TotalEnergies, an oil and gas giant with a questionable history of sustainable efforts, has an immaculate record when it comes to sustainability reporting. It is compliant with seven international standard setting bodies. Is TotalEnergies a pillar of sustainability to be revered by others? Or is its sustainable legitimacy questionable?
Today, a company seen as sustainable can attract considerable investor interest. Increasingly, investors, shareholders and other company stakeholders turn to sustainability reporting as a way of understanding more about the success of a company.
Sustainability reporting means disclosing how a company integrates factors related to the ESG, and what it does to improve it.
And what is sustainability reporting? In essence, it is a way of disclosing how a company integrates factors related to the Environment, Social, and Governance (ESG), and reporting what it does to improve its impact on those dimensions. As a measure of business success, it goes beyond the clear-cut standards of traditional financial reporting. Given the absence of standardized definitions for what constitutes "sustainable," the potential influence of varying political motivations across different regions, and the involvement of multiple entities in setting standards, an important question arises: "Can sustainability reporting be harmonized?"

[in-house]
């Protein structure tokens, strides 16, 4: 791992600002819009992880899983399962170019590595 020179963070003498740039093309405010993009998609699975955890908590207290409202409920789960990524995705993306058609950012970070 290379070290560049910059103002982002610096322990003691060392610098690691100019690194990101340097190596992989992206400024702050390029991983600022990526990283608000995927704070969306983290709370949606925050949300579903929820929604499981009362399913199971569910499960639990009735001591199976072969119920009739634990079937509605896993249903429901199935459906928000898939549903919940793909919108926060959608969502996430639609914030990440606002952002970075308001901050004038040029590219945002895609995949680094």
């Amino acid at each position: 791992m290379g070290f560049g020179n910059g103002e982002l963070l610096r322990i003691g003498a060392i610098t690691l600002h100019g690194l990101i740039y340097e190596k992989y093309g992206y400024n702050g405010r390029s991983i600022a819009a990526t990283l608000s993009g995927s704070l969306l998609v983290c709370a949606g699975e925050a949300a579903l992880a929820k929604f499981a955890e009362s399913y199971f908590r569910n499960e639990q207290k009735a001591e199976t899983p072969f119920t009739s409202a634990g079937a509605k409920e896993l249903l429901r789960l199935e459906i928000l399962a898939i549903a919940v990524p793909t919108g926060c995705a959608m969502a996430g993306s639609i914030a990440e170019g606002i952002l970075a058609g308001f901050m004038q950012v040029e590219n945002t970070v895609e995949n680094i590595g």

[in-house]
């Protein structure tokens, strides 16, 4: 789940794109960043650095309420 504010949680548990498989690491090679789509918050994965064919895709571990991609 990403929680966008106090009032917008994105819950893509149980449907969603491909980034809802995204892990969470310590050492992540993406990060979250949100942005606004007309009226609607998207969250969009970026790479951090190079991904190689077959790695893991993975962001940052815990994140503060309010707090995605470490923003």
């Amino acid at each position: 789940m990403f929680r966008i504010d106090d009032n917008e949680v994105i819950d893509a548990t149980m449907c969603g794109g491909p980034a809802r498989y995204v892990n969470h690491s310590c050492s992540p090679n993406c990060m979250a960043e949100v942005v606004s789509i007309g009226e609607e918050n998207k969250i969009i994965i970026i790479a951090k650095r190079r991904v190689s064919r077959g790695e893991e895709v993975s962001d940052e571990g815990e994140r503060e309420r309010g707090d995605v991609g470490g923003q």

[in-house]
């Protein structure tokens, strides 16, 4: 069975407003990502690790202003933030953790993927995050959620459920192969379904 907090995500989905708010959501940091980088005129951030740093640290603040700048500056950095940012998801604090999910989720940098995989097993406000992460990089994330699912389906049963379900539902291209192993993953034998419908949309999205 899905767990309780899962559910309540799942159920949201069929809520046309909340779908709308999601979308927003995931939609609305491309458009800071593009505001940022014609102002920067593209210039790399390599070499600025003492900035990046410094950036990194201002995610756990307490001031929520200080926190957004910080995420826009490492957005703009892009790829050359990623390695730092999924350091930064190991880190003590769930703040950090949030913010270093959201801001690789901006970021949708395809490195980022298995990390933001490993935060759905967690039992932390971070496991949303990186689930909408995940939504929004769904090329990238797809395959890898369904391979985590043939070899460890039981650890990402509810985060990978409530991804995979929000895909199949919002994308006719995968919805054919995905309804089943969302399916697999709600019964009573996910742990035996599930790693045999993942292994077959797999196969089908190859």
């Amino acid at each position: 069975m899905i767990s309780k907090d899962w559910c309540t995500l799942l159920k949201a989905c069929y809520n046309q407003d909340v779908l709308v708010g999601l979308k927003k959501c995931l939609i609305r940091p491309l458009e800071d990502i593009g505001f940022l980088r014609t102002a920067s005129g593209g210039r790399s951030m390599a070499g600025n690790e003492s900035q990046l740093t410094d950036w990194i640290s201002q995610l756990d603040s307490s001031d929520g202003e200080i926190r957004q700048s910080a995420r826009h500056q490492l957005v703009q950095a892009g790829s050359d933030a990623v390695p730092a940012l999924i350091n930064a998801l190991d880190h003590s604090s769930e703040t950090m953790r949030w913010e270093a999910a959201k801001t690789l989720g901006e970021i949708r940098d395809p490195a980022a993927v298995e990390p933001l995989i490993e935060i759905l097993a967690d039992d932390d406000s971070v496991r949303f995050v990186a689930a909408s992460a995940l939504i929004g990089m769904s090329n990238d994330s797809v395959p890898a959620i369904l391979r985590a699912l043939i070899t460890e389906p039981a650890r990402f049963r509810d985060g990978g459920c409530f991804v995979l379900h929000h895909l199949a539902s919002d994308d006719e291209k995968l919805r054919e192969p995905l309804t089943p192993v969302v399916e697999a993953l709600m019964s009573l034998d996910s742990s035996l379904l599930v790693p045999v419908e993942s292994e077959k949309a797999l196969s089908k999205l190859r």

Harmonization – or convergence – of standards
In 2005, Europe adopted the International Financial Reporting Standards (IFRS) which was a major factor in establishing the worldwide legitimacy of IFRS we observe today. This led to convergence on a unified set of financial reporting standards and the overall harmonization of financial reporting.
However, when it comes to sustainability reporting, it seems that standard-setting may not be as straightforward. We set out to investigate the hurdles that are getting in the way of sustainability convergence.
The four hurdles
1. Sustainability definitions
There is a large degree of heterogeneity in the definitions of sustainability concepts. But if we do not agree on what we are standardizing – how can we converge?
Across the standard-setting organizations, definitions vary widely to include different concepts such as corporate social responsibility (CSR) and ESG. The definitions of factors contributing to these concepts also vary, for example some may view nuclear power as a green investment, others may not. In addition, we also see that there is evolution in the definitions of “sustainable” in different regions over time.
2. An unprecedented number of standard-setting organizations
We found that there is an enormous number of organizations – 17 – involved in sustainability reporting around the world. They comprise not-for-profit organizations, business consortiums, charities, and United Nations initiatives. Needless to say, getting 17 organizations to agree on factors and definitions and implement them is far more difficult than getting three organizations to converge on standards.
3. Differing requirements